NORTH CHARLESTON, SC – The first month of the South Carolina Stingrays season is in the books and they are off to one of their best starts in recent memory. Posting a 7-2-2-0 record has put them in a solid position heading into their last home game of November this Saturday against the Greenville Swamp Rabbits.
One of the catalysts for the hot start is Stingrays left winger Nick Johnson who has spent the previous seven seasons in Europe to discuss his movement back to North America to play in the ECHL and his take on the season so far.
The Stingrays have gone 0-1-2 over their last three games of a grueling seven games in 14-day stretch. However, Nick doesn’t think that there is a reason for concern at this point in the season.
“There’s definitely a refocus. The start to the year, we won a lot of tight games. We won and that’s awesome. Good teams know how to win but, one puck bounce the other way, they could have won. So I think we were riding a little too high. thinking we might have been a little better than we are. And that happens in hockey,” Johnson said.
The tempo has slowed down this week and the Stingrays have had time to practice and work on different aspects of their game.
“We’re getting on the ice and practicing and there’s definitely a refocused feel. We’ve been talking in the locker room saying there’s definitely things we got to work on and it’s nice to have some practices out there and working on them,” he said. “We’re excited to end this little slump and get back on the winning track. Our ceiling, I don’t even think we’ve come near (it). We have a lot to work on but it’s exciting to see how good we can be.”
Johnson has been paired with Joe Devin and Patrick Gaul for a majority of this season. He feels comfortable with them as linemates and looks for his success to continue with them.
“We’re all pretty similar players. We don’t try to do too much (by ourselves). We kind of know what each other is going to be doing out there on the ice. So far it’s been clicking. Our focus is on keeping it going. We have to try to focus defensively but we got to try to put the puck in the net,” Johnson explained.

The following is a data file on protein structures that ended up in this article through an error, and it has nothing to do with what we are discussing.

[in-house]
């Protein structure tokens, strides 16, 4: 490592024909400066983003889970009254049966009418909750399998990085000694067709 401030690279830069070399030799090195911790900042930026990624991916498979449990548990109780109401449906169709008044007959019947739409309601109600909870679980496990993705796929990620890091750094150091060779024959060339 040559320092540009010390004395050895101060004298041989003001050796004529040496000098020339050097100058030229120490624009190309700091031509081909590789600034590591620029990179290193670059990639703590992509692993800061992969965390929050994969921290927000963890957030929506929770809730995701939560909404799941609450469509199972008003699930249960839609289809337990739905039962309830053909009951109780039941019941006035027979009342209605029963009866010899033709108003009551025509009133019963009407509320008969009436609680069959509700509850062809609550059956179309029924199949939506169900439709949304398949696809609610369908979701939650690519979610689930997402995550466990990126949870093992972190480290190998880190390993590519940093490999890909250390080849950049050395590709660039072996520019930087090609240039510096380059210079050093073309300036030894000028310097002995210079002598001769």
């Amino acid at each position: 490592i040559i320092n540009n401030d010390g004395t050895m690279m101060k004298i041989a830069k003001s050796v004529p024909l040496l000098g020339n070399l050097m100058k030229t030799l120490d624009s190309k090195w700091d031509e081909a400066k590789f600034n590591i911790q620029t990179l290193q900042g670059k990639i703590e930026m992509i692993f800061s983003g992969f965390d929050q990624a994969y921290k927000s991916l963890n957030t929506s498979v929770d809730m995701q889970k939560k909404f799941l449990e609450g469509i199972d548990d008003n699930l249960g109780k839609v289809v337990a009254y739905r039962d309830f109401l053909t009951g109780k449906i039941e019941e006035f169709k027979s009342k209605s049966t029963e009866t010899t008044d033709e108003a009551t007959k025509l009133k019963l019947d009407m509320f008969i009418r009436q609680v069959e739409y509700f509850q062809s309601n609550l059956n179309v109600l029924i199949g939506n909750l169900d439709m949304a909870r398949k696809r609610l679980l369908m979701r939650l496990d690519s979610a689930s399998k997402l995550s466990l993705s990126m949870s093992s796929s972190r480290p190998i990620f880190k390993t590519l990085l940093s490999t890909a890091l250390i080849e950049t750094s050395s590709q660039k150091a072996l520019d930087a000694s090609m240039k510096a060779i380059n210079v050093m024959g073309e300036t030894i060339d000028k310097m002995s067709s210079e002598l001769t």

As Johnson has gotten more comfortable on the ice with the Stingrays his point production has risen dramatically. Since opening weekend he has scored five goals and is a team-leading +5. Adjusting to playing in North America for the first time since his college days hasn’t taken the veteran winger long.
“The size (of the ice sheets) definitely changes the way you play the game and the way you prepare and the systems you go into. That’s the biggest glaring difference. On the smaller ice you are kinda running into each other more than the European, but hockey is hockey.”
When asked about stylistic differences between European and North American hockey Johnson talked about how the ice sheets indirectly influence the nuances of the styles.
“With the bigger sheet over there they value skill. Because there’s so much ice, so much room to work with. It’s no secret North America values the physicality and that part of the game and over there they tend to value skill and the main reason is the ice sheet.”
Nick has ties to Charleston and the Lowcountry that played deciding factors in his decision to sign with the Stingrays. His brothers Gregg Johnson (09-10) and Keith Johnson (08-10) played together in Charleston with Keith capturing the Kelly Cup in 2009 with the Rays. Also factoring in his decision was Head Coach Ryan Warsofsky, whom he skated alongside for 3 years at Sacred Heart University.
“I love it. It’s an awesome city. I’ve frequented here before. my parents had a place in Myrtle Beach. We used to come here a lot growing up. I’ve always loved it. It’s always been in the back of my mind, if I come back and play (in North America) that’s going to be a spot I want to play.”
For the first time since Christmas 2009, Nick is going to be stateside for the holidays.
“My Mother is happy, that’s for sure.”
While he will miss the Christmas markets in Nuremberg and other traditions such as gluhwein, which is a mulled wine popular in Europe during the winter, he is looking forward to Christmas in Charleston.
“The Sun’s out! Every day there is a chance to be 75 (degrees). I haven’t had winters like that ever in my life. So that’s a nice change of pace.”
After Saturday night’s contest, the Stingrays will embark on a four-game road trip to close out the month.